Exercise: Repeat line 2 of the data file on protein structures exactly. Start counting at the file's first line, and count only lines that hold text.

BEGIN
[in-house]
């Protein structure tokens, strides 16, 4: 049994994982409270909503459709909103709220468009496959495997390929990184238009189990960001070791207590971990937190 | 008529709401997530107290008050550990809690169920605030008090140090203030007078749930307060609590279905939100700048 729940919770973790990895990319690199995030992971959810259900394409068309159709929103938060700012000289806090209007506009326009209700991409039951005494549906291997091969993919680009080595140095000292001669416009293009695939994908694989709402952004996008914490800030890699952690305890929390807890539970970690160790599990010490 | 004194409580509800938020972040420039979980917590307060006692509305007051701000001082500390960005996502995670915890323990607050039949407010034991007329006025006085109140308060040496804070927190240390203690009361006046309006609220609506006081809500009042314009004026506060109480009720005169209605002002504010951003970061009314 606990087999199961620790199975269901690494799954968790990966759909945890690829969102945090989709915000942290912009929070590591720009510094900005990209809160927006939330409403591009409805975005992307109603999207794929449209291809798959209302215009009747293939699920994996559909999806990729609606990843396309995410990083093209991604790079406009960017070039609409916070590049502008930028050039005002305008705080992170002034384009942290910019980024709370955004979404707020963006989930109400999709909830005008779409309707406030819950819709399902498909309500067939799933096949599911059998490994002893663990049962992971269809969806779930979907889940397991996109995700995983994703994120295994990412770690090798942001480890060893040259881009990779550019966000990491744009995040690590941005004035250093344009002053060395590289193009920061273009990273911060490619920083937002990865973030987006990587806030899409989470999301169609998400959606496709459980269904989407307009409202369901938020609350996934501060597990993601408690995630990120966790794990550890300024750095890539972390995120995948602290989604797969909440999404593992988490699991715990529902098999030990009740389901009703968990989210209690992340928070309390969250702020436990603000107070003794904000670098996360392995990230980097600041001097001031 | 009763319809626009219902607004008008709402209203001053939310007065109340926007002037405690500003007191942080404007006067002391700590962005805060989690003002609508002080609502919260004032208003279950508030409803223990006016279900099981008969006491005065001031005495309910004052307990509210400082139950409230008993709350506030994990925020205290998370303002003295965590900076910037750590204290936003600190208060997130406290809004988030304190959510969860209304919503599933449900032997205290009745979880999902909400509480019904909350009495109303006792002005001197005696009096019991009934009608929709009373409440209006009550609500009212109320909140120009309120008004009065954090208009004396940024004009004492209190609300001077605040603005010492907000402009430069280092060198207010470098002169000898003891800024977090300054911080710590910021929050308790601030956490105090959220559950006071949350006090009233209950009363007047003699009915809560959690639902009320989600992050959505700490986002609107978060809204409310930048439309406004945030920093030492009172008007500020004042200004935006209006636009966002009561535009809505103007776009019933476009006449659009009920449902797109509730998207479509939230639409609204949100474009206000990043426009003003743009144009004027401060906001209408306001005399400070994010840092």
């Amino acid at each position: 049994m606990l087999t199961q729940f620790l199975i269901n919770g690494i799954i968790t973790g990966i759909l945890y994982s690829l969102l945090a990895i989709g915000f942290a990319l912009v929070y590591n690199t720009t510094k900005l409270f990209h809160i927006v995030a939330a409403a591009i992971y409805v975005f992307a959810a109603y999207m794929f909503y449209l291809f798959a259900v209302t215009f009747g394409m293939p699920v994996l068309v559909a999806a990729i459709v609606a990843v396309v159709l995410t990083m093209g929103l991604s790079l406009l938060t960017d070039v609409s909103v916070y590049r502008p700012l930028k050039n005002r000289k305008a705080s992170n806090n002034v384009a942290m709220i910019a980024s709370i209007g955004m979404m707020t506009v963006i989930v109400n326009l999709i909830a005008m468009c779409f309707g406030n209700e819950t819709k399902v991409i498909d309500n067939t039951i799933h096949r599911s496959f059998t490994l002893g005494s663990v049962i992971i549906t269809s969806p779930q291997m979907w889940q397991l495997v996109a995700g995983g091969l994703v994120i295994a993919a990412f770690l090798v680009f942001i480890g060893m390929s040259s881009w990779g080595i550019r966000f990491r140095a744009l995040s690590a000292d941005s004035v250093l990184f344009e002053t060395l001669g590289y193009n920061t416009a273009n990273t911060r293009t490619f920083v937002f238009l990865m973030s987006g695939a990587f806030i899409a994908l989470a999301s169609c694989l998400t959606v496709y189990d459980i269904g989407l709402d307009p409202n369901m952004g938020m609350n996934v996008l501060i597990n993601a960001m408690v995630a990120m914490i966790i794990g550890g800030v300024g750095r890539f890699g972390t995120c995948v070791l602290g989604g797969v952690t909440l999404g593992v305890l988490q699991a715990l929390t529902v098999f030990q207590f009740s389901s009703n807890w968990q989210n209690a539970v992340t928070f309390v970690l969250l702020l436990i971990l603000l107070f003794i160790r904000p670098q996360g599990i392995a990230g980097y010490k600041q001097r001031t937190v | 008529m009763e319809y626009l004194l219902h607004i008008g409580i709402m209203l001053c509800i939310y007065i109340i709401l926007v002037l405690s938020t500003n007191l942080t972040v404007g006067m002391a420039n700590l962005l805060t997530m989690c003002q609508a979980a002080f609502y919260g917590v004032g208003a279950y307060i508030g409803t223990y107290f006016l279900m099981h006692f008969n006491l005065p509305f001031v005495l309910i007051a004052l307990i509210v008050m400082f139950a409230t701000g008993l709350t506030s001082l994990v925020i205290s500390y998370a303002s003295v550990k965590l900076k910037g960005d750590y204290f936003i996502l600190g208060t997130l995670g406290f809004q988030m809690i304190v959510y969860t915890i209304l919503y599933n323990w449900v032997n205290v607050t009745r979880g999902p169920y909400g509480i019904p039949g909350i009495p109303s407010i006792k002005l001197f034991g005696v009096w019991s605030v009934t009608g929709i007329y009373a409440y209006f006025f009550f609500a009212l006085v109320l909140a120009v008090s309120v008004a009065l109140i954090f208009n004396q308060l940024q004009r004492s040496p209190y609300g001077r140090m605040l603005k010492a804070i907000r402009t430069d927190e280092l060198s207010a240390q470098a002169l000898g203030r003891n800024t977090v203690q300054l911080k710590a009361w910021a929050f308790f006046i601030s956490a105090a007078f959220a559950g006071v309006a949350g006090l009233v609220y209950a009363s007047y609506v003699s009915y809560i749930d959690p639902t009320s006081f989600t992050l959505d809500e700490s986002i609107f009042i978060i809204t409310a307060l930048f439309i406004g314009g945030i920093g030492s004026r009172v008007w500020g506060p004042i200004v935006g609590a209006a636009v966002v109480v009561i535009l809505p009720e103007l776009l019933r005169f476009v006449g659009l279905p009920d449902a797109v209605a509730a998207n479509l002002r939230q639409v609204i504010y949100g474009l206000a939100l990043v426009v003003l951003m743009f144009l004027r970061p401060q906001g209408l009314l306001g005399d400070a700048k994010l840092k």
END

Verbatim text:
């Protein structure tokens, strides 16, 4: 049994994982409270909503459709909103709220468009496959495997390929990184238009189990960001070791207590971990937190 | 008529709401997530107290008050550990809690169920605030008090140090203030007078749930307060609590279905939100700048 729940919770973790990895990319690199995030992971959810259900394409068309159709929103938060700012000289806090209007506009326009209700991409039951005494549906291997091969993919680009080595140095000292001669416009293009695939994908694989709402952004996008914490800030890699952690305890929390807890539970970690160790599990010490 | 004194409580509800938020972040420039979980917590307060006692509305007051701000001082500390960005996502995670915890323990607050039949407010034991007329006025006085109140308060040496804070927190240390203690009361006046309006609220609506006081809500009042314009004026506060109480009720005169209605002002504010951003970061009314 606990087999199961620790199975269901690494799954968790990966759909945890690829969102945090989709915000942290912009929070590591720009510094900005990209809160927006939330409403591009409805975005992307109603999207794929449209291809798959209302215009009747293939699920994996559909999806990729609606990843396309995410990083093209991604790079406009960017070039609409916070590049502008930028050039005002305008705080992170002034384009942290910019980024709370955004979404707020963006989930109400999709909830005008779409309707406030819950819709399902498909309500067939799933096949599911059998490994002893663990049962992971269809969806779930979907889940397991996109995700995983994703994120295994990412770690090798942001480890060893040259881009990779550019966000990491744009995040690590941005004035250093344009002053060395590289193009920061273009990273911060490619920083937002990865973030987006990587806030899409989470999301169609998400959606496709459980269904989407307009409202369901938020609350996934501060597990993601408690995630990120966790794990550890300024750095890539972390995120995948602290989604797969909440999404593992988490699991715990529902098999030990009740389901009703968990989210209690992340928070309390969250702020436990603000107070003794904000670098996360392995990230980097600041001097001031 | 009763319809626009219902607004008008709402209203001053939310007065109340926007002037405690500003007191942080404007006067002391700590962005805060989690003002609508002080609502919260004032208003279950508030409803223990006016279900099981008969006491005065001031005495309910004052307990509210400082139950409230008993709350506030994990925020205290998370303002003295965590900076910037750590204290936003600190208060997130406290809004988030304190959510969860209304919503599933449900032997205290009745979880999902909400509480019904909350009495109303006792002005001197005696009096019991009934009608929709009373409440209006009550609500009212109320909140120009309120008004009065954090208009004396940024004009004492209190609300001077605040603005010492907000402009430069280092060198207010470098002169000898003891800024977090300054911080710590910021929050308790601030956490105090959220559950006071949350006090009233209950009363007047003699009915809560959690639902009320989600992050959505700490986002609107978060809204409310930048439309406004945030920093030492009172008007500020004042200004935006209006636009966002009561535009809505103007776009019933476009006449659009009920449902797109509730998207479509939230639409609204949100474009206000990043426009003003743009144009004027401060906001209408306001005399400070994010840092």